Every April, the faint glimmer of a near-Earth asteroid shimmers in the telescopes of astronomers for a few weeks. While watching the yearly event, a group of astronomers made an unexpected discovery about the small shard: it doesn’t appear to be just any ordinary space rock. It seems to be a shattered chunk of the moon. The Ferris wheel-sized chip is known as Kamo’oalewa in Hawaiian, and proof for its lunar origins was published Thursday in a journal of Earth & Environment.
“I searched through every near-Earth asteroid spectrum we had access to, and nothing matched,” said Ben Sharkey, the paper’s primary author and a Ph.D. student in the Department of Planetary Sciences at the University of Arizona. Instead, Sharkey and his colleagues discovered that the rock had a reflected light or spectrum pattern that was strikingly similar to moon rocks returned by NASA’s Apollo missions.
“These difficult observations were made possible by the enormous light gathering capability of the Large Binocular Telescope’s twin 8.4-meter (27.5-foot) telescopes,” said Al Conrad, a staff scientist at the Large Binocular Telescope Observatory and co-author of the paper. However, this isn’t the only evidence of Kamo’oalewa’s lunar roots. The quasi-satellite, a subtype of near-Earth asteroids that circle both the sun and the Earth, travels around our planet with an odd tilt, which is why it only appears once a year in the night sky.
In truth, its identification as a Moon fragment was entirely accidental, as are most space discoveries. Scientists discovered that reflected light from Kamo’oalewa resembled lunar pebbles from NASA’s Apollo missions while scanning space with the Large Binocular Telescope on Mount Graham in Arizona.
“It is exceedingly implausible that a common near-Earth asteroid would spontaneously shift into a quasi-satellite orbit like Kamo’oalewa’s,” said Renu Malhotra, a planetary sciences professor at the University of Arizona, in a statement. She observes that the piece will not remain in this orbit for long. Malhotra believes it arrived in its current place 500 years ago and that its trajectory will shift in roughly 300 years.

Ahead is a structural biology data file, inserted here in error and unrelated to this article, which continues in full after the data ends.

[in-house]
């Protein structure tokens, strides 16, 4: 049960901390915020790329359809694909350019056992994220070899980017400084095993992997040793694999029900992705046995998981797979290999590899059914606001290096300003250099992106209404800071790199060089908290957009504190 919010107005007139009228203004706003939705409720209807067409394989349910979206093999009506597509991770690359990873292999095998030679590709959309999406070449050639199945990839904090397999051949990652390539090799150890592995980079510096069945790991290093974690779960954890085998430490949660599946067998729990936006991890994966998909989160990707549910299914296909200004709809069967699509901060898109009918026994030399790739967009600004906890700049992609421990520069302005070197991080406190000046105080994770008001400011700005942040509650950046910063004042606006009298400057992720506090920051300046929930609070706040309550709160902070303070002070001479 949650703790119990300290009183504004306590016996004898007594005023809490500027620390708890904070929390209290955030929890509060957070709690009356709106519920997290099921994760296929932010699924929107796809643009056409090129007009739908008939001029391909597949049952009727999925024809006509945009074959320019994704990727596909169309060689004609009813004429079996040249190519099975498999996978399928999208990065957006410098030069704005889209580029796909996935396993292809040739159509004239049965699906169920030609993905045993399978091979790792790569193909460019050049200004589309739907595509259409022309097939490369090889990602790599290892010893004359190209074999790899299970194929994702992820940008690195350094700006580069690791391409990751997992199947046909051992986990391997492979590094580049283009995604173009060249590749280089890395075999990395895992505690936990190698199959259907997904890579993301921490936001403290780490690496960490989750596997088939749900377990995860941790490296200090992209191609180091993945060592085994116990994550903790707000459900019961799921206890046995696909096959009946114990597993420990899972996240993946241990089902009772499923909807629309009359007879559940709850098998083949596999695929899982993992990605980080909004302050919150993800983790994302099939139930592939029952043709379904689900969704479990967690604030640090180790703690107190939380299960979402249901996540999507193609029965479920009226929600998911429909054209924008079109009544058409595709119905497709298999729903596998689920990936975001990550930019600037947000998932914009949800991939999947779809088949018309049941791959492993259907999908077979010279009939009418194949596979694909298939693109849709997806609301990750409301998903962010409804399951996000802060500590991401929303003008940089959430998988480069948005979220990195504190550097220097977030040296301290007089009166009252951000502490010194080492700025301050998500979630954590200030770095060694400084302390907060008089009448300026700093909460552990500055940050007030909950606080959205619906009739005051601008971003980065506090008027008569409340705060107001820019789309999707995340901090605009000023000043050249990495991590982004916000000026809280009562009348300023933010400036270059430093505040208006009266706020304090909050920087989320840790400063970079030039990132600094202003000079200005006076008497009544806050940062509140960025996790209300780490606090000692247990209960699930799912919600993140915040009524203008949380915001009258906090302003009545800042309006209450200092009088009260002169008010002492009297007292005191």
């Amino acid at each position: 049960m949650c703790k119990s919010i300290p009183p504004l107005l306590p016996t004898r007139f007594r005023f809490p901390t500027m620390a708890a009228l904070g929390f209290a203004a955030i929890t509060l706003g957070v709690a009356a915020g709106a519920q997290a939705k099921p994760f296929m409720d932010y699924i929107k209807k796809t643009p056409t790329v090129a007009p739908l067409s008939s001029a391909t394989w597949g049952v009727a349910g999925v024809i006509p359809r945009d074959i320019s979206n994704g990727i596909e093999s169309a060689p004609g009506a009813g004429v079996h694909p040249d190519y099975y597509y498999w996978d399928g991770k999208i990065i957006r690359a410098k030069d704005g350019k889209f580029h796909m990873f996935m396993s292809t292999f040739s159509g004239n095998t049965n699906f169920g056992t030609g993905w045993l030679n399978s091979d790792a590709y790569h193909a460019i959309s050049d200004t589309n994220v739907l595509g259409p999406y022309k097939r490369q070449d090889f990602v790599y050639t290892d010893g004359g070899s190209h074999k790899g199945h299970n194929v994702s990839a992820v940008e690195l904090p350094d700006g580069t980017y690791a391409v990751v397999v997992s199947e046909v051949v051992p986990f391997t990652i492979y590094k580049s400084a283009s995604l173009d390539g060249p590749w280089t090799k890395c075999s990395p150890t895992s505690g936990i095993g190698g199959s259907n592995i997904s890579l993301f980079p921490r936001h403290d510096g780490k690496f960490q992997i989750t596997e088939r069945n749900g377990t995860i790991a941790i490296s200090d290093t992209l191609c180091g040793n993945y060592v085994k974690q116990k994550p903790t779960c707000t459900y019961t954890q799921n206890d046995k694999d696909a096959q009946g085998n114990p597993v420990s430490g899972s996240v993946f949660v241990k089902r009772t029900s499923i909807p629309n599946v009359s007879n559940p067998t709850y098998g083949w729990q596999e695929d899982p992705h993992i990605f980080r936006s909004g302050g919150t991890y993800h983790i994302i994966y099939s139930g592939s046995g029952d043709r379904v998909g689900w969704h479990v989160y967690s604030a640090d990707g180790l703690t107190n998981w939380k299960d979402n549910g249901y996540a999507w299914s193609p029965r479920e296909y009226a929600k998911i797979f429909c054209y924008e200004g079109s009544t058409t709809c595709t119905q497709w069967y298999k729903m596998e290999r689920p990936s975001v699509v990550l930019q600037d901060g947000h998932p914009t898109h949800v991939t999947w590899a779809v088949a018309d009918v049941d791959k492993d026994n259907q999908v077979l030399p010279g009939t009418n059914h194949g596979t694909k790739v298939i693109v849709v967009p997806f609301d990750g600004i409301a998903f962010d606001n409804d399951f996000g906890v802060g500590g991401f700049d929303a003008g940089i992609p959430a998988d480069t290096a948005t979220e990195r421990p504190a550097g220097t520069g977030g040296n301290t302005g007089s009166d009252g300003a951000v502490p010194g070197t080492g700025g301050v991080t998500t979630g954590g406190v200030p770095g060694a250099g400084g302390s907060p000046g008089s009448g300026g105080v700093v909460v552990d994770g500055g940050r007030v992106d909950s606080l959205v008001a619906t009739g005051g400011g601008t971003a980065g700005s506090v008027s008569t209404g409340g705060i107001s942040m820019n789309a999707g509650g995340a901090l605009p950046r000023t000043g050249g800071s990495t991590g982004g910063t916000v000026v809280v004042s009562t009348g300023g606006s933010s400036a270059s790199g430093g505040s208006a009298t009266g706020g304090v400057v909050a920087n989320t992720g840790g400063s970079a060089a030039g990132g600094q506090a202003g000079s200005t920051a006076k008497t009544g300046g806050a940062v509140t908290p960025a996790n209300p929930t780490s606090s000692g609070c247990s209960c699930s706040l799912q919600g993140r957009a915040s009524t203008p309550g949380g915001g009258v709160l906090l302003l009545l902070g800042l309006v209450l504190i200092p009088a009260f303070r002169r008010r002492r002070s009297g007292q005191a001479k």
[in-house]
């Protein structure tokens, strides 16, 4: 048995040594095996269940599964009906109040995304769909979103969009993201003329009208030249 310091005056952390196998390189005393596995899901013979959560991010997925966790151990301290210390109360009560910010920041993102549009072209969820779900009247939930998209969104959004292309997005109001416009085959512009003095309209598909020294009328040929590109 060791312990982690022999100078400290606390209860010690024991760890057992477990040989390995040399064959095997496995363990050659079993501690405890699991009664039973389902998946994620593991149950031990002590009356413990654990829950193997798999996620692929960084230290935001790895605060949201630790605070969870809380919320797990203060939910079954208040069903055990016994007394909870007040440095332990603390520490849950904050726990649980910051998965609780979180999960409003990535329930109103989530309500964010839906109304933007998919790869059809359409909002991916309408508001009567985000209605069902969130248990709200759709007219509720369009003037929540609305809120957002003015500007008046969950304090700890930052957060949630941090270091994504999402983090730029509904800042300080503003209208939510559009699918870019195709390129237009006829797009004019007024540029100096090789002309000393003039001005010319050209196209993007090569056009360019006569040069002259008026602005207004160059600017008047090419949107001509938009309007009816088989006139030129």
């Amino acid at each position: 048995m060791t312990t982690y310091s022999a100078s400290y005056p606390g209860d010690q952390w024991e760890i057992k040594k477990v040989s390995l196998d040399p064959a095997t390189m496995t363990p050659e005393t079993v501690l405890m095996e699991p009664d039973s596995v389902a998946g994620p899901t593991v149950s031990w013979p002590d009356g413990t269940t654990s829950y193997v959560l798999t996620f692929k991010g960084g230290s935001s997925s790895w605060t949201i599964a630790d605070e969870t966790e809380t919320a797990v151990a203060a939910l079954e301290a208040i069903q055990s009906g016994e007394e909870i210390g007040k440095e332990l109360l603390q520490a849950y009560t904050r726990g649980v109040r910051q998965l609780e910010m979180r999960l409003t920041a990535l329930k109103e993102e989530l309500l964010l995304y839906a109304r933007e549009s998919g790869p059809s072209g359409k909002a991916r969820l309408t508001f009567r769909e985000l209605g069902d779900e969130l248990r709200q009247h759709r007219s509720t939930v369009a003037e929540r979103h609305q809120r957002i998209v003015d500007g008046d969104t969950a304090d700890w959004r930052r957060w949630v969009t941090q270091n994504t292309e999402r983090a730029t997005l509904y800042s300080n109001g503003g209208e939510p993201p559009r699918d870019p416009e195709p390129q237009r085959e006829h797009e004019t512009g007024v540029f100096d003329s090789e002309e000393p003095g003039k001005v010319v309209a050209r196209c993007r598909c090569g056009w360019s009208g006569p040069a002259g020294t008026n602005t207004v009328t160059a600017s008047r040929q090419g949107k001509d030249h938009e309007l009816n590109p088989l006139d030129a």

Even with such sophisticated technology and comprehensive orbital research, the crew had a long road ahead of them to discover Kamo’oalewa’s secret. Because of the faint orb’s occasional appearance, they had to build their data sets over several years to create a complete image of the alien object – and locate enough proof to corroborate its lunar origins. “We questioned ourselves to death,” Vishnu Reddy, a co-author of the research from the University of Arizona’s Lunar and Planetary Laboratory, said in a statement.
The project began in 2016 and lasted a few years; however, due to COVID-19 constraints, the team missed the asteroid’s arrival window in 2020. Now, in 2021, they’re finally confident enough in the quantity of material they’ve acquired to reveal Kamo’oalewa’s extraordinary history. Sharkey said, “We received much-needed follow-up observations this spring and exclaimed, “Wow, it’s genuine.” The moon is easier to describe than other concepts.”
Only one thing remains unanswered: how did Kamo’oalewa break away from the moon? Because this is the first near-Earth asteroid to have lunar characteristics, it’s unknown if the space rock is a fluke or whether additional moon pieces are lying in the solar system waiting to be discovered.